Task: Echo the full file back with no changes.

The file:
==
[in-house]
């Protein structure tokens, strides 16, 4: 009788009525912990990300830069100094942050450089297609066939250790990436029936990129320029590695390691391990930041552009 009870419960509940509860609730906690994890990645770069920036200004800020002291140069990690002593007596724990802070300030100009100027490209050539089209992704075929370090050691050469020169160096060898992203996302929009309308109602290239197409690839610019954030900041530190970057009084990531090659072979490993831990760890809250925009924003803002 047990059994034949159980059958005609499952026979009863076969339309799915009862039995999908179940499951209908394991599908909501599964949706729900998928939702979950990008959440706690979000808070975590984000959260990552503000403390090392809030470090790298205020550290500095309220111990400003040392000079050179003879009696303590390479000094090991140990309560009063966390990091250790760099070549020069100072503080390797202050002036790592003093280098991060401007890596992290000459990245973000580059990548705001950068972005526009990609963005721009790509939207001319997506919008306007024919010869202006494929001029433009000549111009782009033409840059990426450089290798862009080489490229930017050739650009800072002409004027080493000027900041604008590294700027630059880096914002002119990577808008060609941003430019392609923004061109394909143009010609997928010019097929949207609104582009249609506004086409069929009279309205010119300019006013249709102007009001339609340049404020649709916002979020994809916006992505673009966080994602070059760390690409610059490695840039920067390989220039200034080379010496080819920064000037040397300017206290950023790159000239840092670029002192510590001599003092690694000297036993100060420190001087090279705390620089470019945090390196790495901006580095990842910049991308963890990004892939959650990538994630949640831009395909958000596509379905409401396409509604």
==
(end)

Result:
[in-house]
């Protein structure tokens, strides 16, 4: 009788009525912990990300830069100094942050450089297609066939250790990436029936990129320029590695390691391990930041552009 009870419960509940509860609730906690994890990645770069920036200004800020002291140069990690002593007596724990802070300030100009100027490209050539089209992704075929370090050691050469020169160096060898992203996302929009309308109602290239197409690839610019954030900041530190970057009084990531090659072979490993831990760890809250925009924003803002 047990059994034949159980059958005609499952026979009863076969339309799915009862039995999908179940499951209908394991599908909501599964949706729900998928939702979950990008959440706690979000808070975590984000959260990552503000403390090392809030470090790298205020550290500095309220111990400003040392000079050179003879009696303590390479000094090991140990309560009063966390990091250790760099070549020069100072503080390797202050002036790592003093280098991060401007890596992290000459990245973000580059990548705001950068972005526009990609963005721009790509939207001319997506919008306007024919010869202006494929001029433009000549111009782009033409840059990426450089290798862009080489490229930017050739650009800072002409004027080493000027900041604008590294700027630059880096914002002119990577808008060609941003430019392609923004061109394909143009010609997928010019097929949207609104582009249609506004086409069929009279309205010119300019006013249709102007009001339609340049404020649709916002979020994809916006992505673009966080994602070059760390690409610059490695840039920067390989220039200034080379010496080819920064000037040397300017206290950023790159000239840092670029002192510590001599003092690694000297036993100060420190001087090279705390620089470019945090390196790495901006580095990842910049991308963890990004892939959650990538994630949640831009395909958000596509379905409401396409509604």